I like the white page. I prefer stories to plots. Plot for me is how the narrative moves from one space in time (from one line on the page) to the next. Story is how the narrative sounds. Story is voice. Plots are where girls meet boys and girls lose boys and girls get boys back. Stories are the shuffle and stop of scuffed shoes walking railroad levees, old men clearing phlegm, the surprise of an elastic bikini band as it snaps against the freshly burnt back of a burgeoning starlet. And the sounds of words as they smack unbridled against the page.
When I read Didion we are on my porch and I hear her voice. When we think of writing, when we imagine reading, we think of quiet moments that exist alone with fixed type on a printed page. But as a reader, and more importantly as a writer, I have never felt this way.
Voice, to paraphrase Emily Dickinson, is the “slant” you bring to your version of “the truth.” Plots are recyclable. Hell, you can buy one on eBay, to be sure. But a writer’s voice is different. I don’t read a book to figure out what happens next. I read to hear the whisper of the author’s voice. If they whisper well, I turn the page.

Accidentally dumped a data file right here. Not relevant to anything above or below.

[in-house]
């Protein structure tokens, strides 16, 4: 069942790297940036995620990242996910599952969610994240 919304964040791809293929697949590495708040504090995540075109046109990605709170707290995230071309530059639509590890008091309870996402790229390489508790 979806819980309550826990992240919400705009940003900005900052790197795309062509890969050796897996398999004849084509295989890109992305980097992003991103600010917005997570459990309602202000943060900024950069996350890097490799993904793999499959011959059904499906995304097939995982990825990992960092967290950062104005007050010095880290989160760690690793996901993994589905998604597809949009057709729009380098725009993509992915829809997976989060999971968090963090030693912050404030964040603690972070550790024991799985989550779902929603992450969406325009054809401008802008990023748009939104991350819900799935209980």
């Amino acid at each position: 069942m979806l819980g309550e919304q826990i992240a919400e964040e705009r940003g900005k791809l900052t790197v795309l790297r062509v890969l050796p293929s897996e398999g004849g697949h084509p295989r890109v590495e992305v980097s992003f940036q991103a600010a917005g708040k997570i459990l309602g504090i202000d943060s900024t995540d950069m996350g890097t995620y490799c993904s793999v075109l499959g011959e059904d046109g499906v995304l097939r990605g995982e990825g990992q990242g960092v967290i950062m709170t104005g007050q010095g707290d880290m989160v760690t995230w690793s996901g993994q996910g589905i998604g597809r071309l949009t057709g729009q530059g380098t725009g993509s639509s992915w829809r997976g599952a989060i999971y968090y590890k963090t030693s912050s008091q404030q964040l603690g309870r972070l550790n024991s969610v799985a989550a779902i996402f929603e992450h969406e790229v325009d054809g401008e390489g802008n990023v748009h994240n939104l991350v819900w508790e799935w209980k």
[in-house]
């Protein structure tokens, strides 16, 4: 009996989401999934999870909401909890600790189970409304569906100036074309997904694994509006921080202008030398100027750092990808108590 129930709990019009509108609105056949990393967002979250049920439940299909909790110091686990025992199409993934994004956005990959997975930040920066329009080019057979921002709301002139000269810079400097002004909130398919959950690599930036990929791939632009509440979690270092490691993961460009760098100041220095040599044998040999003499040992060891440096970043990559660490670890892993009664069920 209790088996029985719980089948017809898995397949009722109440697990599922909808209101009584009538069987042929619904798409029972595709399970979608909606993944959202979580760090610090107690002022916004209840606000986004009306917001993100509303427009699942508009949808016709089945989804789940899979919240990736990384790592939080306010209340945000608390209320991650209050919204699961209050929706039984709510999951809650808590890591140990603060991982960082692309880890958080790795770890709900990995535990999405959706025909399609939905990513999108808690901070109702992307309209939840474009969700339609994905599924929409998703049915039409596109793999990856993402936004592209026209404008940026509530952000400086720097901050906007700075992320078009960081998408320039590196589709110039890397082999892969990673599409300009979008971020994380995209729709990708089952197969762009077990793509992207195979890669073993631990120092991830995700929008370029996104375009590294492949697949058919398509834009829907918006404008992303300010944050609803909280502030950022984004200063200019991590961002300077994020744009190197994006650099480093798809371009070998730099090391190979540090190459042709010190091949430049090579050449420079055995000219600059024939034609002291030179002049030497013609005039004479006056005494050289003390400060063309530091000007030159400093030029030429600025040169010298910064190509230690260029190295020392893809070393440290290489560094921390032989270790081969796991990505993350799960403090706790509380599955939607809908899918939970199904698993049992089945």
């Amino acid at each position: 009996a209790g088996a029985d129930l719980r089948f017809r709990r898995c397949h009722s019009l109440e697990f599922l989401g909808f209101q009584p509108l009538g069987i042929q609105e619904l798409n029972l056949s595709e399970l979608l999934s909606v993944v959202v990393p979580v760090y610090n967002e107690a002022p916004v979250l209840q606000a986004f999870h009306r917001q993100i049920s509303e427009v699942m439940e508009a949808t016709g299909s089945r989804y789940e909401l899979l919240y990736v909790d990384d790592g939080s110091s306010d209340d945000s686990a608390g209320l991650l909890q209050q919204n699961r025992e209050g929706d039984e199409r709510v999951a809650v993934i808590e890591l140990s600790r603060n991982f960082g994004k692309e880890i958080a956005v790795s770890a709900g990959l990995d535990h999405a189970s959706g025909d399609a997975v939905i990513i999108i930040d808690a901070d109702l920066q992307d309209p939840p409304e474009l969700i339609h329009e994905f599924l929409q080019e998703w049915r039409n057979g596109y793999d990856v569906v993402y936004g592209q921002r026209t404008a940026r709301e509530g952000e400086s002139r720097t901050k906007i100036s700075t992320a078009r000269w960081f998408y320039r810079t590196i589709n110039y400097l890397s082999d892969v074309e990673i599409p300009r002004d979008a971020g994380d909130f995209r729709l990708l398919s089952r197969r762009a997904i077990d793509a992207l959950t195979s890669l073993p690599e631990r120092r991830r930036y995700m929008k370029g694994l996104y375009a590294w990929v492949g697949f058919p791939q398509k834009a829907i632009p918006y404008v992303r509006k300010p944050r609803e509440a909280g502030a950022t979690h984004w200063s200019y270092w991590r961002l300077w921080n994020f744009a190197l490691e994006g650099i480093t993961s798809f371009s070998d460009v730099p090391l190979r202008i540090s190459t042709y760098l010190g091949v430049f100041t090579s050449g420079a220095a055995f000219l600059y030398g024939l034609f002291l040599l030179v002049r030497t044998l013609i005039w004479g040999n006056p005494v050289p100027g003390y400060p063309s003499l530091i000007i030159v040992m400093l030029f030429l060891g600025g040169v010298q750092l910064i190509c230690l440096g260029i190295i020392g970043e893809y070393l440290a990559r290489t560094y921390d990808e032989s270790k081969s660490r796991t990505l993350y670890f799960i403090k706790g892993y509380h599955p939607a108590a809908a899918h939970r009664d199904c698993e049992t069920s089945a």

From John Steinbeck to Gertrude Stein, John Fante to Susan Straight, Larry Levis and Mary Hunter Austin to William Saroyan and Shawna Yang Ryan, there is commonality of sound and language that I’m willing to claim composes an aural palimpsest of sorts. A voicing over, both literally and figuratively of native daughters and native sons held up on the tongue of the golden state.
The cadence, the rhythm, the obsession with things past. The aching nostalgic longing. The reflection. The fear. The reclamation. The imagination. The witness of an agrarian undoing. Sleepy Hollow moments reborn—again and again on western soil. The feeling of home. The feeling of home slipping away. The feeling of self, self-made in the image of home, slipping away alongside it. There’s a certain Californianess to it.
What if we found a way to consider the sound these “fixed texts” emote? What if we broke with conventional narrative structure and embraced a written technique that more adeptly mirrored the sound and cadence of spoken story telling? Then might it be possible that the very aurality that is “written over” on the read palimpsest is in fact the sound that also remains?